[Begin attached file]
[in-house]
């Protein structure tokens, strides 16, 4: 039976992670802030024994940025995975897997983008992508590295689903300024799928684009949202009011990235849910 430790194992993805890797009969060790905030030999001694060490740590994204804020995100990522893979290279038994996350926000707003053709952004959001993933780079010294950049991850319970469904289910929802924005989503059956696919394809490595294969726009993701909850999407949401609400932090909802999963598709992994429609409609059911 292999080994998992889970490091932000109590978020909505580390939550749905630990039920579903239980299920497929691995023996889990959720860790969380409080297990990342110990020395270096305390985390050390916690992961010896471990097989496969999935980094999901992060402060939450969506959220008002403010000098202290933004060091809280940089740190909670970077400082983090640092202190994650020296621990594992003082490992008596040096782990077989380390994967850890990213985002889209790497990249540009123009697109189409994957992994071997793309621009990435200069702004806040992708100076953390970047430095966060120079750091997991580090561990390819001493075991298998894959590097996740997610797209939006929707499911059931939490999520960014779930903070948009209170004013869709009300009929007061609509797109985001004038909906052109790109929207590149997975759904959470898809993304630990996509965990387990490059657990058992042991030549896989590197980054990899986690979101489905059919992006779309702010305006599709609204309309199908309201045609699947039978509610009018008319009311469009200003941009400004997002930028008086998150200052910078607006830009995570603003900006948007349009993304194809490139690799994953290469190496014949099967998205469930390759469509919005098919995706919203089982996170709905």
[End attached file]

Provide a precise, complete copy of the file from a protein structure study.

[in-house]
């Protein structure tokens, strides 16, 4: 039976992670802030024994940025995975897997983008992508590295689903300024799928684009949202009011990235849910 430790194992993805890797009969060790905030030999001694060490740590994204804020995100990522893979290279038994996350926000707003053709952004959001993933780079010294950049991850319970469904289910929802924005989503059956696919394809490595294969726009993701909850999407949401609400932090909802999963598709992994429609409609059911 292999080994998992889970490091932000109590978020909505580390939550749905630990039920579903239980299920497929691995023996889990959720860790969380409080297990990342110990020395270096305390985390050390916690992961010896471990097989496969999935980094999901992060402060939450969506959220008002403010000098202290933004060091809280940089740190909670970077400082983090640092202190994650020296621990594992003082490992008596040096782990077989380390994967850890990213985002889209790497990249540009123009697109189409994957992994071997793309621009990435200069702004806040992708100076953390970047430095966060120079750091997991580090561990390819001493075991298998894959590097996740997610797209939006929707499911059931939490999520960014779930903070948009209170004013869709009300009929007061609509797109985001004038909906052109790109929207590149997975759904959470898809993304630990996509965990387990490059657990058992042991030549896989590197980054990899986690979101489905059919992006779309702010305006599709609204309309199908309201045609699947039978509610009018008319009311469009200003941009400004997002930028008086998150200052910078607006830009995570603003900006948007349009993304194809490139690799994953290469190496014949099967998205469930390759469509919005098919995706919203089982996170709905």